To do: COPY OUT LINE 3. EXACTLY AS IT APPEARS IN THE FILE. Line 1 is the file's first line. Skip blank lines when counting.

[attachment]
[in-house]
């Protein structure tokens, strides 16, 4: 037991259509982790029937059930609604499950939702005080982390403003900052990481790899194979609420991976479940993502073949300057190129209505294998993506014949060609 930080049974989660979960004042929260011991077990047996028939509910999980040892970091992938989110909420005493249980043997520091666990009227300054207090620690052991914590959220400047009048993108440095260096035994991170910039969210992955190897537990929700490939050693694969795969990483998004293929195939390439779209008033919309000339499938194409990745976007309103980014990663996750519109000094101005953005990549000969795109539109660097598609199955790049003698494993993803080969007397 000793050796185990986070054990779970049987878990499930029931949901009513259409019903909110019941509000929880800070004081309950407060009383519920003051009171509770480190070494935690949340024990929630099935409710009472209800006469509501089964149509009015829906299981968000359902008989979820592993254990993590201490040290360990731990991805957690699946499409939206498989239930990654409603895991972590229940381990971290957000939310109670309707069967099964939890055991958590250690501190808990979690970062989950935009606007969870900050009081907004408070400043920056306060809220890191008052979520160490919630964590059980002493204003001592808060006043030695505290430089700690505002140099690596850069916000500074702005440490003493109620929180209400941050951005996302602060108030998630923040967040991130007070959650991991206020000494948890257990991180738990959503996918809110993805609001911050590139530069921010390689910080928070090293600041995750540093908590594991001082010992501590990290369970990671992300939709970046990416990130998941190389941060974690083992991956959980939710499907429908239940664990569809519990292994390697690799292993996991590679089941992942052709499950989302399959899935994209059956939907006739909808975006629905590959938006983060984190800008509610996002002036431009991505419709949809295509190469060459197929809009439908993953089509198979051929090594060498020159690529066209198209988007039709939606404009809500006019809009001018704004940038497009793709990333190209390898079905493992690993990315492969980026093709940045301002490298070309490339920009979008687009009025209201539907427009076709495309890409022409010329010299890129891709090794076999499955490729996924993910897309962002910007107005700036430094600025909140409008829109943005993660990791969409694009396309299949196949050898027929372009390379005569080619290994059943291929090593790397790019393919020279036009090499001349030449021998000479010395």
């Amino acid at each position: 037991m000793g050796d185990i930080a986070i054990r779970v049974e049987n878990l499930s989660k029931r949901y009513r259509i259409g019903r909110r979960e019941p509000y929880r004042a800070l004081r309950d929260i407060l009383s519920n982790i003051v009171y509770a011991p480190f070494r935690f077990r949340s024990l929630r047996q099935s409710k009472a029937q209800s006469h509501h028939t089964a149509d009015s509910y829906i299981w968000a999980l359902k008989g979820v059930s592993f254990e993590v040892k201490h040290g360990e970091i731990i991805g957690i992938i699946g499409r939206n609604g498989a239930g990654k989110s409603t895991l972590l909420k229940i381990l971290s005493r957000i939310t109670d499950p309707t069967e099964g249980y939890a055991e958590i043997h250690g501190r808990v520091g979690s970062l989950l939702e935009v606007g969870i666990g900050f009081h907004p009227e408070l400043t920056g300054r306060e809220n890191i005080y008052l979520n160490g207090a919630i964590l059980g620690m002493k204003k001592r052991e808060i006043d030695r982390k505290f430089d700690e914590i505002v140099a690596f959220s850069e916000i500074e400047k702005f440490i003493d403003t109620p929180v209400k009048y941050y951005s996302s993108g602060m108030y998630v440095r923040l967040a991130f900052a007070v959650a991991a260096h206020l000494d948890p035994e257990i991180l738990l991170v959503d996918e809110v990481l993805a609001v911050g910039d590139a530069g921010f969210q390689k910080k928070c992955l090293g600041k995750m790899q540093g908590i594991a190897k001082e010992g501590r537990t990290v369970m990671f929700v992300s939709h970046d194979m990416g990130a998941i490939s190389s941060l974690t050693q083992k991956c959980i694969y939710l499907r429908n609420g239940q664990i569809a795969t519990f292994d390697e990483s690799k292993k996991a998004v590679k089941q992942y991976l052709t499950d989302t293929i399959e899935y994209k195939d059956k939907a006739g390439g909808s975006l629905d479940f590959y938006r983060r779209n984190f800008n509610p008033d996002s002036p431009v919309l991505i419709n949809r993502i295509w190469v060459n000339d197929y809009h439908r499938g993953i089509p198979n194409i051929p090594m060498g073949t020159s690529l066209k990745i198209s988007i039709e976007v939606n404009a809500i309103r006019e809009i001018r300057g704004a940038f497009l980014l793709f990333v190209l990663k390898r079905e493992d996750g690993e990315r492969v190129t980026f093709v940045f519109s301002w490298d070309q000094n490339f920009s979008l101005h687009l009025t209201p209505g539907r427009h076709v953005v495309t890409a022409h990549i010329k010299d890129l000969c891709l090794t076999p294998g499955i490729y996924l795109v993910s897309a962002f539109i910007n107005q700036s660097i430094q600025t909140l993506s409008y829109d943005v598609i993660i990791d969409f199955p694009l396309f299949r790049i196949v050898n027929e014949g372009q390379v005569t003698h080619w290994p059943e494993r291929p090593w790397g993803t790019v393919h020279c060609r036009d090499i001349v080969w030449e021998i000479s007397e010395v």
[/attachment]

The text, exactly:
């Amino acid at each position: 037991m000793g050796d185990i930080a986070i054990r779970v049974e049987n878990l499930s989660k029931r949901y009513r259509i259409g019903r909110r979960e019941p509000y929880r004042a800070l004081r309950d929260i407060l009383s519920n982790i003051v009171y509770a011991p480190f070494r935690f077990r949340s024990l929630r047996q099935s409710k009472a029937q209800s006469h509501h028939t089964a149509d009015s509910y829906i299981w968000a999980l359902k008989g979820v059930s592993f254990e993590v040892k201490h040290g360990e970091i731990i991805g957690i992938i699946g499409r939206n609604g498989a239930g990654k989110s409603t895991l972590l909420k229940i381990l971290s005493r957000i939310t109670d499950p309707t069967e099964g249980y939890a055991e958590i043997h250690g501190r808990v520091g979690s970062l989950l939702e935009v606007g969870i666990g900050f009081h907004p009227e408070l400043t920056g300054r306060e809220n890191i005080y008052l979520n160490g207090a919630i964590l059980g620690m002493k204003k001592r052991e808060i006043d030695r982390k505290f430089d700690e914590i505002v140099a690596f959220s850069e916000i500074e400047k702005f440490i003493d403003t109620p929180v209400k009048y941050y951005s996302s993108g602060m108030y998630v440095r923040l967040a991130f900052a007070v959650a991991a260096h206020l000494d948890p035994e257990i991180l738990l991170v959503d996918e809110v990481l993805a609001v911050g910039d590139a530069g921010f969210q390689k910080k928070c992955l090293g600041k995750m790899q540093g908590i594991a190897k001082e010992g501590r537990t990290v369970m990671f929700v992300s939709h970046d194979m990416g990130a998941i490939s190389s941060l974690t050693q083992k991956c959980i694969y939710l499907r429908n609420g239940q664990i569809a795969t519990f292994d390697e990483s690799k292993k996991a998004v590679k089941q992942y991976l052709t499950d989302t293929i399959e899935y994209k195939d059956k939907a006739g390439g909808s975006l629905d479940f590959y938006r983060r779209n984190f800008n509610p008033d996002s002036p431009v919309l991505i419709n949809r993502i295509w190469v060459n000339d197929y809009h439908r499938g993953i089509p198979n194409i051929p090594m060498g073949t020159s690529l066209k990745i198209s988007i039709e976007v939606n404009a809500i309103r006019e809009i001018r300057g704004a940038f497009l980014l793709f990333v190209l990663k390898r079905e493992d996750g690993e990315r492969v190129t980026f093709v940045f519109s301002w490298d070309q000094n490339f920009s979008l101005h687009l009025t209201p209505g539907r427009h076709v953005v495309t890409a022409h990549i010329k010299d890129l000969c891709l090794t076999p294998g499955i490729y996924l795109v993910s897309a962002f539109i910007n107005q700036s660097i430094q600025t909140l993506s409008y829109d943005v598609i993660i990791d969409f199955p694009l396309f299949r790049i196949v050898n027929e014949g372009q390379v005569t003698h080619w290994p059943e494993r291929p090593w790397g993803t790019v393919h020279c060609r036009d090499i001349v080969w030449e021998i000479s007397e010395v």